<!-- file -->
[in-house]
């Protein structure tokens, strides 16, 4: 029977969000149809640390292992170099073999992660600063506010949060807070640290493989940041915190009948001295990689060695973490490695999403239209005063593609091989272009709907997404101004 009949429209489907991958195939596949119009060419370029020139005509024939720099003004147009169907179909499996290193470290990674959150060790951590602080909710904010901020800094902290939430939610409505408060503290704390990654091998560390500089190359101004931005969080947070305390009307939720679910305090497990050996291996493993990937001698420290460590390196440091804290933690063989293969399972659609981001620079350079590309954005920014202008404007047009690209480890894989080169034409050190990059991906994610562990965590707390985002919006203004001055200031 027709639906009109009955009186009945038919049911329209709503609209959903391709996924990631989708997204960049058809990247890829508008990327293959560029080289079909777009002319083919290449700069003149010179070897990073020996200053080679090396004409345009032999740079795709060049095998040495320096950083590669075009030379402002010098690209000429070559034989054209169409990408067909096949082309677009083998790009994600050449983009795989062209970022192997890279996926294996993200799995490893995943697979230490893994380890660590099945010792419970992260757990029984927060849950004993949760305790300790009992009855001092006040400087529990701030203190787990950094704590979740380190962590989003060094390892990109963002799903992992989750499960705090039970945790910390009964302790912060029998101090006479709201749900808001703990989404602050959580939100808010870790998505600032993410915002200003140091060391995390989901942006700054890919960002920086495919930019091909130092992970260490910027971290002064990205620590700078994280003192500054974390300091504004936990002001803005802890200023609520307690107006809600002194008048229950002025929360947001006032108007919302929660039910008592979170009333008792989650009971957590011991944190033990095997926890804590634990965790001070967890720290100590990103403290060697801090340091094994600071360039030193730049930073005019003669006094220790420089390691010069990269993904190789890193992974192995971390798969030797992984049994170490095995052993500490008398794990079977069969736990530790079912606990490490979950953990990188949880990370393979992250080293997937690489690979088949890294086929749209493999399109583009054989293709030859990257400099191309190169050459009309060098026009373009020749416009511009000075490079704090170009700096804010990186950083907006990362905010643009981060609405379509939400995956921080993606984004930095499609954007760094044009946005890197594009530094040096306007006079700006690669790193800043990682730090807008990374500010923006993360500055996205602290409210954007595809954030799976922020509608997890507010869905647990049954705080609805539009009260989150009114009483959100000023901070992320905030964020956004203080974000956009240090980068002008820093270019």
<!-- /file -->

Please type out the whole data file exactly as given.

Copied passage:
[in-house]
């Protein structure tokens, strides 16, 4: 029977969000149809640390292992170099073999992660600063506010949060807070640290493989940041915190009948001295990689060695973490490695999403239209005063593609091989272009709907997404101004 009949429209489907991958195939596949119009060419370029020139005509024939720099003004147009169907179909499996290193470290990674959150060790951590602080909710904010901020800094902290939430939610409505408060503290704390990654091998560390500089190359101004931005969080947070305390009307939720679910305090497990050996291996493993990937001698420290460590390196440091804290933690063989293969399972659609981001620079350079590309954005920014202008404007047009690209480890894989080169034409050190990059991906994610562990965590707390985002919006203004001055200031 027709639906009109009955009186009945038919049911329209709503609209959903391709996924990631989708997204960049058809990247890829508008990327293959560029080289079909777009002319083919290449700069003149010179070897990073020996200053080679090396004409345009032999740079795709060049095998040495320096950083590669075009030379402002010098690209000429070559034989054209169409990408067909096949082309677009083998790009994600050449983009795989062209970022192997890279996926294996993200799995490893995943697979230490893994380890660590099945010792419970992260757990029984927060849950004993949760305790300790009992009855001092006040400087529990701030203190787990950094704590979740380190962590989003060094390892990109963002799903992992989750499960705090039970945790910390009964302790912060029998101090006479709201749900808001703990989404602050959580939100808010870790998505600032993410915002200003140091060391995390989901942006700054890919960002920086495919930019091909130092992970260490910027971290002064990205620590700078994280003192500054974390300091504004936990002001803005802890200023609520307690107006809600002194008048229950002025929360947001006032108007919302929660039910008592979170009333008792989650009971957590011991944190033990095997926890804590634990965790001070967890720290100590990103403290060697801090340091094994600071360039030193730049930073005019003669006094220790420089390691010069990269993904190789890193992974192995971390798969030797992984049994170490095995052993500490008398794990079977069969736990530790079912606990490490979950953990990188949880990370393979992250080293997937690489690979088949890294086929749209493999399109583009054989293709030859990257400099191309190169050459009309060098026009373009020749416009511009000075490079704090170009700096804010990186950083907006990362905010643009981060609405379509939400995956921080993606984004930095499609954007760094044009946005890197594009530094040096306007006079700006690669790193800043990682730090807008990374500010923006993360500055996205602290409210954007595809954030799976922020509608997890507010869905647990049954705080609805539009009260989150009114009483959100000023901070992320905030964020956004203080974000956009240090980068002008820093270019």